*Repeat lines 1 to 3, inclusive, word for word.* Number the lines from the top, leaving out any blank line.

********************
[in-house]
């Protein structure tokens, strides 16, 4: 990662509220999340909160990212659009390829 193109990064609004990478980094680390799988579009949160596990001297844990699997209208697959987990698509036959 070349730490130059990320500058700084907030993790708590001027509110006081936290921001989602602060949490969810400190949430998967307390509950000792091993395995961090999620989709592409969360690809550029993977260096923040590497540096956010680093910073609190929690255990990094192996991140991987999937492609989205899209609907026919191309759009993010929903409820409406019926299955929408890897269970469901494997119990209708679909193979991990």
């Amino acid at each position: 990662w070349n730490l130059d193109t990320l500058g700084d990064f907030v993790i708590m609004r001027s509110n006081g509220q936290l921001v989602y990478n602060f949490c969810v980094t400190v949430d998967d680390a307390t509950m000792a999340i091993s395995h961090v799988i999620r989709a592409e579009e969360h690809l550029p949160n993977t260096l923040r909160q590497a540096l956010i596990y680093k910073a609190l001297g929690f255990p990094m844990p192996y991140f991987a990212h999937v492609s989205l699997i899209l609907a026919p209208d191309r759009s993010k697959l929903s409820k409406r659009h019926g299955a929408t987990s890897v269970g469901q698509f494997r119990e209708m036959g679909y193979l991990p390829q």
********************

[in-house]
């Protein structure tokens, strides 16, 4: 990662509220999340909160990212659009390829 193109990064609004990478980094680390799988579009949160596990001297844990699997209208697959987990698509036959 070349730490130059990320500058700084907030993790708590001027509110006081936290921001989602602060949490969810400190949430998967307390509950000792091993395995961090999620989709592409969360690809550029993977260096923040590497540096956010680093910073609190929690255990990094192996991140991987999937492609989205899209609907026919191309759009993010929903409820409406019926299955929408890897269970469901494997119990209708679909193979991990």
């Amino acid at each position: 990662w070349n730490l130059d193109t990320l500058g700084d990064f907030v993790i708590m609004r001027s509110n006081g509220q936290l921001v989602y990478n602060f949490c969810v980094t400190v949430d998967d680390a307390t509950m000792a999340i091993s395995h961090v799988i999620r989709a592409e579009e969360h690809l550029p949160n993977t260096l923040r909160q590497a540096l956010i596990y680093k910073a609190l001297g929690f255990p990094m844990p192996y991140f991987a990212h999937v492609s989205l699997i899209l609907a026919p209208d191309r759009s993010k697959l929903s409820k409406r659009h019926g299955a929408t987990s890897v269970g469901q698509f494997r119990e209708m036959g679909y193979l991990p390829q």